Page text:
It’s clear that data-driven technology is transforming medical knowledge and practice.
Innovation is taking place on many levels, for example, devices such as fitbits are helping to monitor heart rates, blood sugar levels and sleep cycles, and IBM’s A.I. system, Watson, is giving scientists insight into how genes affect our health.
Data is also being analysed to generate new medical findings, for example, scientists at The Alan Turing Institute, are collaborating with the Cystic Fibrosis Trust, to investigate how to apply machine learning techniques to their data to help improve healthcare for people living with the life-limiting condition.
However, despite the benefits for medical research, incidents like the care.data breach and subsequent fears around protecting personal information mean there is serious public concern around how to share health data safely.
In a special Date Debate event, a collaboration between The Alan Turing Institute, The British Library and the Economic and Social Research Council, we ask a panel of experts:
How can we balance the potential benefits of using personal data for healthcare research, with the ethical dilemma they provoke?
Should we allow companies to use medical data for technological developments and interventions that may improve our lifestyles, or does this contravene our privacy rights?
How can we ensure a future in which health care data is used in a way which ensures the public trust?
Can we safeguard our privacy and regulate the use of health data while making medical practice and discovery more effective through technology developments?
- Luciano Floridi, Turing Faculty Fellow and Professor of Philosophy and Ethics of Information at the Oxford Internet Institute. His research areas are the philosophy of Information, information and computer ethics, and the philosophy of technology.
- Sabina Leonelli, Co-Director of the Exeter Centre for the Study of the Life Sciences (Egenis), where she leads the Data Studies research strand. Currently, Sabina focuses on the philosophy, history and sociology of data-intensive science, especially the research processes, scientific outputs and social embedding of Open Science, Open Data and Big Data.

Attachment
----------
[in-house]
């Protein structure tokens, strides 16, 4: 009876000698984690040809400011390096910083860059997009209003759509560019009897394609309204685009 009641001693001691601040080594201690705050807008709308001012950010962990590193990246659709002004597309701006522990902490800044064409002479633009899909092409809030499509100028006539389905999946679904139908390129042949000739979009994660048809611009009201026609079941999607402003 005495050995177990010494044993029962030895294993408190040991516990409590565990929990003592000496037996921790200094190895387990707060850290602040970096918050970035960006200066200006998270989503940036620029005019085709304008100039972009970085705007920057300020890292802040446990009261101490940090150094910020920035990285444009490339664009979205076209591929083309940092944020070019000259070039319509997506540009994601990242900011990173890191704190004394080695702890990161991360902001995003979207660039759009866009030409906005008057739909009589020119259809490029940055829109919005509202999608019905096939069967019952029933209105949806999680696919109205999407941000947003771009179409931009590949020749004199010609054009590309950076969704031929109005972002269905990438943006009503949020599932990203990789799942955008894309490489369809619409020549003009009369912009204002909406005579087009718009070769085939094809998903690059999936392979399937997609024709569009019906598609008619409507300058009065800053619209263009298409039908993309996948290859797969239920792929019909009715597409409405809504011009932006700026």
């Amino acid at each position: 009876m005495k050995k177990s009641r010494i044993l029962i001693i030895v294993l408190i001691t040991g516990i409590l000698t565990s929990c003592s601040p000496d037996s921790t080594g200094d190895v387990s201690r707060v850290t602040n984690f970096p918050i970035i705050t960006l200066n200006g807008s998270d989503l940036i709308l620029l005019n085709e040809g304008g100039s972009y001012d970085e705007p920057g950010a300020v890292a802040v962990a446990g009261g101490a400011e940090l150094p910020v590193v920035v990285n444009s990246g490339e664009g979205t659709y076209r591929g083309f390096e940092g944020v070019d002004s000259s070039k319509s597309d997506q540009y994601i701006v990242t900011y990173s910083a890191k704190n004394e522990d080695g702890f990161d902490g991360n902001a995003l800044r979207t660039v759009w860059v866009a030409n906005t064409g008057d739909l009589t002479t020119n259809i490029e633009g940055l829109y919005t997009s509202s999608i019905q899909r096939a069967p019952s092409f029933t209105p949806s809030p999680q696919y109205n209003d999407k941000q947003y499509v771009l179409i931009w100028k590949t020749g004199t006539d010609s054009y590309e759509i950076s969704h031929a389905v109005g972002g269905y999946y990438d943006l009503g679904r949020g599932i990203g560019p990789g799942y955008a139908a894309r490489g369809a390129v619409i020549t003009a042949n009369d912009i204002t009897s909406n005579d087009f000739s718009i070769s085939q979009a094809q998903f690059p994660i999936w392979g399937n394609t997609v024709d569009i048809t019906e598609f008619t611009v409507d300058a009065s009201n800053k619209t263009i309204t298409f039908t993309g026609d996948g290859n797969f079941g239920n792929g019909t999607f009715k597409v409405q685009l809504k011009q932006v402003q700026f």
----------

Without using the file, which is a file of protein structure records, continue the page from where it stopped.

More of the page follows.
- Natalie Banner, Policy Adviser at Wellcome Trust. Her focus is on how to get the best use and value from health and genetic data while ensuring it is well protected, responsibly managed and ethically used, both in the UK and internationally.
The panel will be chaired by writer and broadcaster Timandra Harkness.
Timandra presents BBC Radio 4 series, FutureProofing and has presented the documentaries, Data, Data Everywhere, Personality Politics & The Singularity.
Her recent book Big Data: Does Size Matter? has been published by Bloomsbury Sigma in June 2016. She is Visiting Fellow in Big Data, Information Rights and Public Engagement within the Centre for Information Rights at the University of Winchester.
Register here to join the discussion.
Data Debates are a collaboration between The Alan Turing Institute, The British Library and Economic and Social Research Council aiming to stimulate discussion on issues surrounding big data, its potential uses, and its implications for society.
For more information or media enquiries contact:
Angelo Napolano, Communications and Marketing Manager, The Alan Turing Institute
email@example.com / 0203 862 3369